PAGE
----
I am always a little shocked each time I remember this fact that it wasn’t until the year I was born–1974–that women could own their own credit cards.  That women actually could be distinct financial beings independent of men. I grew up in what felt like a feminist world–maybe not one that was as progressive as I’d like–and still moribund in so many 3rd Generation issues like media portrayals, slut shaming, unequal pay & opportunities, diet culture, marriage and family expectations–but one that at the very least guaranteed women fundamental rights to their own bodies, and to like vote. Numerous times, we were promised that the ERA was just over the horizon, but it never really was, and today cements that firmly.  

This morning, I saw my boyfriend off, climbed back into bed and opened Instagram to suddenly discover we had regressed nearly 50 years in not only feminism but human rights. I used to have a lot more compassion for conservatives. Or at least the pro-life conservatives.  Since Roe v. Wade was in the books, and in my understanding of it mostly gleaned from fashion magazines as a youth, was that those rights should be assured and I would definitely feel safer, as a woman, as someone who would eventually have sex, would eventually be making those sort of possible choices that they would exist. I would occasionally glimpse pro-life propaganda in the 80s–a billboard somewhere, a bunch of people with signs on the corner of a catholic church we passed frequently.  As a woman in my 20’s and 30’s I would have been more tolerant of the abortion issue as an issue–convinced that the while my own bodily autonomy was important to me, I could see why people would be concerned about fetuses if they were really into preserving something that was (they believed anyway) alive. You could say I could see both sides of the issue.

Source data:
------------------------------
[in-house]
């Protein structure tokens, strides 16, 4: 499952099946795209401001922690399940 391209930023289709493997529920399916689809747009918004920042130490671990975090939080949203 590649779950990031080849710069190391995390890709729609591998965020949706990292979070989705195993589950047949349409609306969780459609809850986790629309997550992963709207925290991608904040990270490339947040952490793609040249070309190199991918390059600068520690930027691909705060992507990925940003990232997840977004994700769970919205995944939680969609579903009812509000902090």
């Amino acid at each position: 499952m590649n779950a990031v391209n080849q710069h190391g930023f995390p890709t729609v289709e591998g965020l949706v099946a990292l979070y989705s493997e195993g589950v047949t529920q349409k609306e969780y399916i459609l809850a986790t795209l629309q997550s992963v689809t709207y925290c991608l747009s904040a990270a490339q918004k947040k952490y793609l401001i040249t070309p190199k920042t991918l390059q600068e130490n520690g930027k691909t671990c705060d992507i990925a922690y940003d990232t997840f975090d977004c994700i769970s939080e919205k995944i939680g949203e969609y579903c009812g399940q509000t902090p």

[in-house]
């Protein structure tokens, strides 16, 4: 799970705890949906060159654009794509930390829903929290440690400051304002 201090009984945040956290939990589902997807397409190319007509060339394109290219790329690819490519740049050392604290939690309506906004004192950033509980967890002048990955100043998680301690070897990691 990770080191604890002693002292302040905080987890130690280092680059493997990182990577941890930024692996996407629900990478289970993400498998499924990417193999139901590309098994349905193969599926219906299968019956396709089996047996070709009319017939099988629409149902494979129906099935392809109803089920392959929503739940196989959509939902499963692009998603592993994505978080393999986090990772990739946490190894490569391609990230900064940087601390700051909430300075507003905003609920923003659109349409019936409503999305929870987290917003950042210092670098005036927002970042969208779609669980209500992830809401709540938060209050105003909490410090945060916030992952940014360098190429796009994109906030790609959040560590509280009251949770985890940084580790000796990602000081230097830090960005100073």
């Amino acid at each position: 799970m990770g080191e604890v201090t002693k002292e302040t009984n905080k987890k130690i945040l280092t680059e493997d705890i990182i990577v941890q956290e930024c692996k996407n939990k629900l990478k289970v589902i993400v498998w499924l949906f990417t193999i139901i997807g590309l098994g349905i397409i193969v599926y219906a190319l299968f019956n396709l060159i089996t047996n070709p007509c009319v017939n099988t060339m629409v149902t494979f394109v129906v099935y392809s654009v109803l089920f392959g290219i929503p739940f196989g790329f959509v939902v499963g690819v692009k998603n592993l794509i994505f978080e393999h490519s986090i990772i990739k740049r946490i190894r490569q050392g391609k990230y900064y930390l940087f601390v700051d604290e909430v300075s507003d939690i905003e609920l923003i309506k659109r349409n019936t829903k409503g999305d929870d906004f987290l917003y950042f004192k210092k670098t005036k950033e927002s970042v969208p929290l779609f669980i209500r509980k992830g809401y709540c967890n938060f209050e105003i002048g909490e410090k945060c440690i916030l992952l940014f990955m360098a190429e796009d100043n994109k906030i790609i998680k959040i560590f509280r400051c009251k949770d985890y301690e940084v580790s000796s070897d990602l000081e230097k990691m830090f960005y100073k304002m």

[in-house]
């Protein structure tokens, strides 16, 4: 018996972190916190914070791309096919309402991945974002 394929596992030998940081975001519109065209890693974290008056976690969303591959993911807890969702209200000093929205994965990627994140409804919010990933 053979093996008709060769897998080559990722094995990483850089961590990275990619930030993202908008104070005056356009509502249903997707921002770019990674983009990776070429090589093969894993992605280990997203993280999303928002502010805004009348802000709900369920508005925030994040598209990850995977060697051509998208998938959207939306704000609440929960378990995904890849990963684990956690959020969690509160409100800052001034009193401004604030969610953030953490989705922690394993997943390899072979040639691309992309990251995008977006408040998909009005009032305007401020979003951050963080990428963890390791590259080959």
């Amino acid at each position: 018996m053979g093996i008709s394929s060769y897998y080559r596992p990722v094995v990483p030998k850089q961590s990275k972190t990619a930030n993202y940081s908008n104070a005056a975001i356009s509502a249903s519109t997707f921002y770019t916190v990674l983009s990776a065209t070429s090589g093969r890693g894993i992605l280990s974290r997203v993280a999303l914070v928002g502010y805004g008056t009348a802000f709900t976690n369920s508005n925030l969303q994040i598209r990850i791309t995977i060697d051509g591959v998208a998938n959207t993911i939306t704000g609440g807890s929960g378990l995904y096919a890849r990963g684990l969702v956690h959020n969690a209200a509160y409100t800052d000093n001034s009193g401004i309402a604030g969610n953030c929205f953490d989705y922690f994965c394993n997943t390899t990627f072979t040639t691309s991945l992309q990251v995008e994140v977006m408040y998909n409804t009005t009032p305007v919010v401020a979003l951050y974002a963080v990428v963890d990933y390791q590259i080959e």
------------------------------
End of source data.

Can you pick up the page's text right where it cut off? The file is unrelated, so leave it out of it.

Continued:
Except they weren’t.–these people were usually also pro-death penalty and pro-guns. These same people would balk at restrictive measures when things like school shootings happened. Were it about the children, about babies, they surely would not make it so easy for people to just randomly pick them off one by one once they were out of the uterus.  It took me longer than most to realize it was about CONTROL–over women, their lives, their bodies. 

Kristy Bowen, let’s not do the time warp again

So the doubleness of things, of words.
What does civil mean now

its cudgled emptiness
breakdown in definition 

enough to incandesce
in brother war

civil disobedience
loses its pact of politeness.

If it’s civil to leave newborns in a drop box

why not drop at her house – 
one, ten, a hundred?

Let the possessed with bionic eyes
remain apart, on a sun-struck table

to burn themselves out.

Jill Pearlman, Civil Burn

The bee balm I planted this past April is in full bloom, and the bees take greedy delight in it. The flowers are right next to a stone retaining wall, and when it’s shady, I love to sit there and watch the multitudes gyrating among the blossoms. It’s meditative and restorative as outside time suspends and I enter the bees’ eternal present.

There have been cataclysmic disruptions in the U.S. that have shaken many of us, if not most of us, to our core. It’s been hard to grapple with the demise of women’s reproductive and bodily rights as I also am healing from depression.

One of my sisters, a journalist, went to observe a protest in Atlanta, but I do not have energy to participate in these demonstrations. I’ve got to focus on restoring my nervous system, and gardening is one way I’ve been able to do that.

Christine Swint, Bee Balm Delights as I Heal